Another Pride Month has sashayed into our lives to remind all whom are a part of the LGBTQ+ community to stay true to themselves and brings on a wave rainbow colored everything. Store logos, t-shirts for sports brands, and even McDonalds once had a pride French fry cup and sure all these gestures are very nice for visibility of the LGBTQ+ community; however, for the most part many brands do nothing more than changing a logo for a month. Visibility is only the first bit of t to sip, brands should be expected to do more than to place a ROY G BIV on their logos.

There are exceptions to this trend. Many brands use some of the profits from the sold merchandise to give back to causes that support the mental health and safety of LGBTQ+ youth. From Abercrombie and Fitch to giving proceeds from the sale of their own crewneck sweatshirts to suicide prevention for LGBT+ youth to Apple sending donations to multiple LGBTQ+ advocacy groups. Action to words, or actions to logos seems like a logical transition for support of the community, but sadly many brands continue to use Pride as a marketing tool rather than to uplift the people the month-long celebration was made to serve.

However, there is another problematic aspect of continuing to sell merchandise to go towards LGBTQ+ causes: the people who buy the merchandise are members of the community or allies. So, who is being helped in this circular way of selling products? Members of the community and allies buy merchandise, the profits are split (not evenly) between the brands and whoever the rest of the money is going to be sent to (which is not a lot of money), and some of the proceeds go towards funding causes and groups but never an overwhelming amount. If the LGBTQ+ community is basically funding their own donations, why is there a middle man standing in the way of a larger amount of money to go towards causes?

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What about the rest of the year? Though brands do participate in pride for a month, there is nothing stopping brands, besides maybe morals, from discriminating against their LGBTQ+ employees. In 2015 Burger King received a 55 out of 100 on the Corporate Equality Index (a measure for done by the Human Rights Campaign which evaluates company's adoption of nondiscriminatory policies, creation of employee resource groups or diversity and inclusion councils, and engagement in public activities to support LGBT inclusion) while still pushing for an advertising campaign for the "Proud Whopper" which came in a rainbow wrapper.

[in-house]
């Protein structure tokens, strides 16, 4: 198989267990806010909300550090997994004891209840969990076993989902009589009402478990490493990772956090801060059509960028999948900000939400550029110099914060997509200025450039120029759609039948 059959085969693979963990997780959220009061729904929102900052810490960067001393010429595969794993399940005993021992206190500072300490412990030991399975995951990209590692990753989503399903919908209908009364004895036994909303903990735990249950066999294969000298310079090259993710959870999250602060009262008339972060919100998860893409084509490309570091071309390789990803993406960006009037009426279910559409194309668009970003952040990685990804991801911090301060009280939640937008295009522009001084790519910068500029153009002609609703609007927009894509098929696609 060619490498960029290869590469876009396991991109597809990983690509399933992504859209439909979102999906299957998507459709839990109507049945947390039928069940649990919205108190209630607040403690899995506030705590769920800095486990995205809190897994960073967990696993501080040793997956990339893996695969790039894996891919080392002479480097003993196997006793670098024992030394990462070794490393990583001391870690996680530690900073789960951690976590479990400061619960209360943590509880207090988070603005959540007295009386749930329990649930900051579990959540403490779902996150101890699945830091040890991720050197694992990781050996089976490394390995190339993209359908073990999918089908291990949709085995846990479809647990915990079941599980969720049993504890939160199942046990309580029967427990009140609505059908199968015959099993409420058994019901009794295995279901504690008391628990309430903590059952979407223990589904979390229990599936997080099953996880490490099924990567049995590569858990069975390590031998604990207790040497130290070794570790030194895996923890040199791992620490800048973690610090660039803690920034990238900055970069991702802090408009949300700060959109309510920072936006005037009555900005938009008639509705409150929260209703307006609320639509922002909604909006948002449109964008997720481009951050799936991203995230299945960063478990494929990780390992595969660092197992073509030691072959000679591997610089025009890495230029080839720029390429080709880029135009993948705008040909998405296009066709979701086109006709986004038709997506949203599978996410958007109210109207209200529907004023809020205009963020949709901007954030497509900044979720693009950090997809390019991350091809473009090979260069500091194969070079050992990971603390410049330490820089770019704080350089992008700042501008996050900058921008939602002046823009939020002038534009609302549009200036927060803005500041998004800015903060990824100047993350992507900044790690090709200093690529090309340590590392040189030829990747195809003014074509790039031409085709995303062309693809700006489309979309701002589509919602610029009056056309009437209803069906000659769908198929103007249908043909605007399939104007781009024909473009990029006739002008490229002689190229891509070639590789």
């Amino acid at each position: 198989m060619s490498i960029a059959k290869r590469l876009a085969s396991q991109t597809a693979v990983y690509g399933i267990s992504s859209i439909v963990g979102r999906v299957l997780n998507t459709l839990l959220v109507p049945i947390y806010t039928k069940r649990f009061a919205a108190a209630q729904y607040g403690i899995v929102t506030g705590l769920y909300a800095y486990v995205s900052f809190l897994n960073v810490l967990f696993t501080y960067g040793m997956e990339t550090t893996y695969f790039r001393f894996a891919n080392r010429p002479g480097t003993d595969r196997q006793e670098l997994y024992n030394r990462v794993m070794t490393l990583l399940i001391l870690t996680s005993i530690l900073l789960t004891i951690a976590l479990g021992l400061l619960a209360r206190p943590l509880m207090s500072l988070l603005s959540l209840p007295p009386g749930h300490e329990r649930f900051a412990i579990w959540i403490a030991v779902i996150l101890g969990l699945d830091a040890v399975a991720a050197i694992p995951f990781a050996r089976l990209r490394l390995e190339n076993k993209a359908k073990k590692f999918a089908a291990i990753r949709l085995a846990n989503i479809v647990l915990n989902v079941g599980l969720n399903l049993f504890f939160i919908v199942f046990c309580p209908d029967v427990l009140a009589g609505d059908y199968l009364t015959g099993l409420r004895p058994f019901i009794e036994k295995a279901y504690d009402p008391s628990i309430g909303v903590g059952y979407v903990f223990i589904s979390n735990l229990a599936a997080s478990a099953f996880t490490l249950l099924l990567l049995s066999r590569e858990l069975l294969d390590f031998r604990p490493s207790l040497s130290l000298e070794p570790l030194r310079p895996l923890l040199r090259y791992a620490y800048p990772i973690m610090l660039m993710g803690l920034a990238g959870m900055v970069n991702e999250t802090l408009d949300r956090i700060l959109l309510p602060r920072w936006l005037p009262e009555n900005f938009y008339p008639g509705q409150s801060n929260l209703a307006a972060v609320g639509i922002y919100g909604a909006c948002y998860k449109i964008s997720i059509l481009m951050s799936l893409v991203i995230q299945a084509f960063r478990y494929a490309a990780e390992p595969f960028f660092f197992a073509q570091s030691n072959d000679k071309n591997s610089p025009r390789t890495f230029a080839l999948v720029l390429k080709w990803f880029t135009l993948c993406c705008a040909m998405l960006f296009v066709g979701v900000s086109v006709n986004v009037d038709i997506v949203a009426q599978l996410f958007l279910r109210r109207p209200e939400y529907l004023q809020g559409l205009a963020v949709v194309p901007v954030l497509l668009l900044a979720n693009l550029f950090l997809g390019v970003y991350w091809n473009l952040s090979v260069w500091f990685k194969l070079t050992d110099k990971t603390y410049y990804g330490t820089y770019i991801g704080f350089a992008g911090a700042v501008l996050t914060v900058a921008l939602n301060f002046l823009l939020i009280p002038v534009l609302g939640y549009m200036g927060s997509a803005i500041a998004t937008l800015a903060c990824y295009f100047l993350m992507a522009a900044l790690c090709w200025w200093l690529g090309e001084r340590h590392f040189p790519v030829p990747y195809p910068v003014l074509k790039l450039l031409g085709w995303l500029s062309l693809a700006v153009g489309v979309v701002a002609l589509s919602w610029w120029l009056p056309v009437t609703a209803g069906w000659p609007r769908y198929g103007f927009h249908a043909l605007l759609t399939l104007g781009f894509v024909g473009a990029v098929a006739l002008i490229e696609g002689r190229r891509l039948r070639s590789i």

This occurrence of hypocritically advocating for social change, yet continuing to participate in problematic behavior, or even cover up a past of problematic behavior is on brand now. Celebrities in recent years have even hopped on the unicorn's saddle (a failed attempt at coining a new idiom similar to jumping on the bandwagon). Said something problematic about a minority group, easy fix just rebrand as a advocate for social change. Katy Perry for example is a big proponent of this marketing style her entire album was supposedly dedicated to her awakening (whoever came up with this marketing for her must have an abundance of blood diamonds and secret sex dungeons for kidnapped kids). Nonetheless, Ms. Perry didn't stray far from her problematic past creating a single with some of the most homophobic rap collectives of today, The Migos. While the video was actually problematic for the image of women, it was meant to be empowering. Expecting more from musical artist is a fallacious endeavor that can only lead to enormous twitter threads of attacks against and for an artist, but many people continue to fall into the trap of shady motives held by the artist.

A remedy to all of this drudgery and cynicism is for the LGBTQ+ community to take action into their own hands and create their own groups that advocate for the protection of the members of their community and visibility of its members. However, it shouldn't be a fluke that a brand gets it right and does the easy work and hard work that should be a basic act of decency. Change is slow coming, but someday conversations about being "fake woke" and exploitative marketing towards minority groups will be little to nonexistent.